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|Title:||Discrimination of vibrotactile stimuli in the rat whisker system: behavior and neurometrics.|
|Citation:||NEURON, 2010, 65 (4), pp. 530-540|
|Abstract:||Understanding the neural code underlying perception requires the mapping of physical stimulus parameters to both psychophysical decisions and neuronal responses. Here, we employed a novel psychophysical task in head-fixed rats to measure discriminability of vibrotactile whisker deflections. Rats could discriminate 90 Hz from 60 Hz pulsatile stimuli if stimulus intensity covaried with frequency. To pin down the physical parameters used by the rats to discriminate these vibrations, we manipulated stimulus amplitude to arrive at pairs of nondiscriminable stimuli. We found that vibrations matched in intensity (measured as mean absolute velocity), but differing in frequency, were no longer discriminable. Recordings of trigeminal ganglion neurons revealed that the distribution of neurometric sensitivities based on spike counts, but not interspike intervals, matched the rats' inability to discriminate intensity-matched stimuli. In conclusion, we suggest that stimulus mean absolute velocity, encoded in primary afferent spike counts, plays a prominent role for whisker-mediated perception.|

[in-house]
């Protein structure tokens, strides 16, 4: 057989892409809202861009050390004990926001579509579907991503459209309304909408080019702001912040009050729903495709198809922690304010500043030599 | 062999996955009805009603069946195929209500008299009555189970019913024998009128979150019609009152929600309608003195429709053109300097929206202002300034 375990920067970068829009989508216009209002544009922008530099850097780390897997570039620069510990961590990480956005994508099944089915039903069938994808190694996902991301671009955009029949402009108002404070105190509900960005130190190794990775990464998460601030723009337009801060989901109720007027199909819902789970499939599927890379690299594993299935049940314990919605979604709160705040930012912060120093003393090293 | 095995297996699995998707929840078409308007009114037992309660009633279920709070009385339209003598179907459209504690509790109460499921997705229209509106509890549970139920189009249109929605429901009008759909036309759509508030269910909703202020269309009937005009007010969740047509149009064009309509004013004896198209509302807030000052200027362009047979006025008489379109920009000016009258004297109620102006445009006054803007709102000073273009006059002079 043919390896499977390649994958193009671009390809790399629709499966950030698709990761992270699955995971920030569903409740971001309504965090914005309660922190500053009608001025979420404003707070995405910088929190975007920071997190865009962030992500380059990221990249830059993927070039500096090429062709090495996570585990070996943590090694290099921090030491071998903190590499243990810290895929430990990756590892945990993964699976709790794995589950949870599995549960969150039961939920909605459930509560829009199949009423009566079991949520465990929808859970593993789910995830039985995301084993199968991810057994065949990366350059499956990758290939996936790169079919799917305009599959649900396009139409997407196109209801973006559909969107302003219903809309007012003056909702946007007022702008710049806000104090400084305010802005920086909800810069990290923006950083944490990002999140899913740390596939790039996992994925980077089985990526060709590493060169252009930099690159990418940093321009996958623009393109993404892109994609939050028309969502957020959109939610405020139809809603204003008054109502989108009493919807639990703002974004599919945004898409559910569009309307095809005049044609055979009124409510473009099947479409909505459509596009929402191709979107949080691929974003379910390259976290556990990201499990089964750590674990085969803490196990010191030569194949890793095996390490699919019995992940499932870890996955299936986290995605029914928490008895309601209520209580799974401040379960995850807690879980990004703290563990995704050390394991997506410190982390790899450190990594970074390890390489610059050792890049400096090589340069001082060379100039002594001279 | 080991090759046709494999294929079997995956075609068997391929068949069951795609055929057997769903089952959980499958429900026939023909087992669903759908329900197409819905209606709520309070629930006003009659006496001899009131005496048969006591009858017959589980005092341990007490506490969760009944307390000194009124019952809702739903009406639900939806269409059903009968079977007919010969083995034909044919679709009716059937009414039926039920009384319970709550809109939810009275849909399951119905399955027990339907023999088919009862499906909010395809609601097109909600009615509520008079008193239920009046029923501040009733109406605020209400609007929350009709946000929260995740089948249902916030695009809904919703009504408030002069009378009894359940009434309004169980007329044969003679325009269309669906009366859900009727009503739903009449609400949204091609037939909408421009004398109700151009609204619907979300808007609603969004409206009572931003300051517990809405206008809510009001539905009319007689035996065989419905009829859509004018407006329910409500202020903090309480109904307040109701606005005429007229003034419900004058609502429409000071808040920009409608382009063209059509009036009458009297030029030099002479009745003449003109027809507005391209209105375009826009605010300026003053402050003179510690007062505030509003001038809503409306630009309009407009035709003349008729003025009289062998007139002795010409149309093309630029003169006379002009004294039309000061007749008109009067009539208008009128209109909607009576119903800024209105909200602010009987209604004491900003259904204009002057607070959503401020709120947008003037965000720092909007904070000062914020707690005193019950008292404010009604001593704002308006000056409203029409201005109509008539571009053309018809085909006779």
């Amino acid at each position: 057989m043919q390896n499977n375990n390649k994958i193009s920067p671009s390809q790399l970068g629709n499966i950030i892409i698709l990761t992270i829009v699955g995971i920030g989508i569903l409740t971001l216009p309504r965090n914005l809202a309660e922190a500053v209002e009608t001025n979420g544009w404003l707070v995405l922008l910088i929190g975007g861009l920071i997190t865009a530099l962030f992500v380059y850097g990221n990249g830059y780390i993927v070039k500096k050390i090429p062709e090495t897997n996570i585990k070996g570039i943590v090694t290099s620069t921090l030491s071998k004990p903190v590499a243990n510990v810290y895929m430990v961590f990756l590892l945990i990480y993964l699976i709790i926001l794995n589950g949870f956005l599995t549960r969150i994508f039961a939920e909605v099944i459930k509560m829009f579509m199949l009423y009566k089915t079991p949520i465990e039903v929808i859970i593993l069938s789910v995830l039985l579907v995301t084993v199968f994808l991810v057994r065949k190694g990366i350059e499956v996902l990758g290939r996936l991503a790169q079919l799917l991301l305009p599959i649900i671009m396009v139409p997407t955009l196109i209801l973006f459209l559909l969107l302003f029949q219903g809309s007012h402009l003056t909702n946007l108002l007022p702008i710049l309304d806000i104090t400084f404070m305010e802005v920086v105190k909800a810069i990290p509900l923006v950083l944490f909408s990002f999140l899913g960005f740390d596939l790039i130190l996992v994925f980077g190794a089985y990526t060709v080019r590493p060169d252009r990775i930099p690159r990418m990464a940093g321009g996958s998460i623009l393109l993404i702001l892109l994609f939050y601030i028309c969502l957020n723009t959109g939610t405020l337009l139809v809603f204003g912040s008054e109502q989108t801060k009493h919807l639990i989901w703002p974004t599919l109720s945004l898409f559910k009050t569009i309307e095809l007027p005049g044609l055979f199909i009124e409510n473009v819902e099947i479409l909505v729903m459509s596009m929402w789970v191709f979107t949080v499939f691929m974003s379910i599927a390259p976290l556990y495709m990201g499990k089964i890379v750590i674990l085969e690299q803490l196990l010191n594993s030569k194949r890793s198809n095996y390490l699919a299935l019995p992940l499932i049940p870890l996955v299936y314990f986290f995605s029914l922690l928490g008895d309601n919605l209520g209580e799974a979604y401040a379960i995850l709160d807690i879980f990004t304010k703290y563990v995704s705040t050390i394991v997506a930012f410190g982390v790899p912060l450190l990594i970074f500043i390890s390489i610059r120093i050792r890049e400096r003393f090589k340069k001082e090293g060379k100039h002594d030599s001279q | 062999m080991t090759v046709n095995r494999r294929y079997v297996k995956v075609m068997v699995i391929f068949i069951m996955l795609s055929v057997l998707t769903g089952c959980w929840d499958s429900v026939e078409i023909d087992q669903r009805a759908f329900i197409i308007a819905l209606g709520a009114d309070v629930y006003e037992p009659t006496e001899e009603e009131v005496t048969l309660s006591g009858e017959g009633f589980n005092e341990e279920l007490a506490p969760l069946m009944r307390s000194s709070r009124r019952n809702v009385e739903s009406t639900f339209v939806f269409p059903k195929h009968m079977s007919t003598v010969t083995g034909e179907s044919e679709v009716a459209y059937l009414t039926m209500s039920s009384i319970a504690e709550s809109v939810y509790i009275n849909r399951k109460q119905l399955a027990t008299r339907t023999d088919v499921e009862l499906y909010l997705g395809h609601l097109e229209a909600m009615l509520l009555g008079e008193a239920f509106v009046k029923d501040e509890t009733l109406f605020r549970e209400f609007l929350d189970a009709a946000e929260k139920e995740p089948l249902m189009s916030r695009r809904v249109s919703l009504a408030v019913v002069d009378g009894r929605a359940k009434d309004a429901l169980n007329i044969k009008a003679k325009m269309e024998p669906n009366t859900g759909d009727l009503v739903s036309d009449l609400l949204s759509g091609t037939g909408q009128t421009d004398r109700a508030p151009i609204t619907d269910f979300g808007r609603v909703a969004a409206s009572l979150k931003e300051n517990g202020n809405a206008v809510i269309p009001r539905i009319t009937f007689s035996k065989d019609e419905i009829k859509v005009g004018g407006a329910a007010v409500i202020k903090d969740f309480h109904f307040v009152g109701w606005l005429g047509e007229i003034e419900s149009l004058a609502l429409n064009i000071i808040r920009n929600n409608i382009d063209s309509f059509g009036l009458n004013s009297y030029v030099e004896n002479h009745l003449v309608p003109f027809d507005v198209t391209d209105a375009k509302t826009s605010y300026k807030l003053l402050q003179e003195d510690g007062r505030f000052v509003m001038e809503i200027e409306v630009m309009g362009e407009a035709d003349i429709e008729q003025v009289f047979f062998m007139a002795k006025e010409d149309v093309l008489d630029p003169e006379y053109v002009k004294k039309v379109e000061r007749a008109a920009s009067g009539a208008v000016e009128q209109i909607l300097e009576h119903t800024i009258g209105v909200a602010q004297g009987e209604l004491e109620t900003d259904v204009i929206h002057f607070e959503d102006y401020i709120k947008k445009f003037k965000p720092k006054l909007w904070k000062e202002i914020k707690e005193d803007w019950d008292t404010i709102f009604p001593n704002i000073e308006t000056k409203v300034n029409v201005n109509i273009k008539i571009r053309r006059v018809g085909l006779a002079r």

|Appears in Collections:||Published Articles, School of Psychology|
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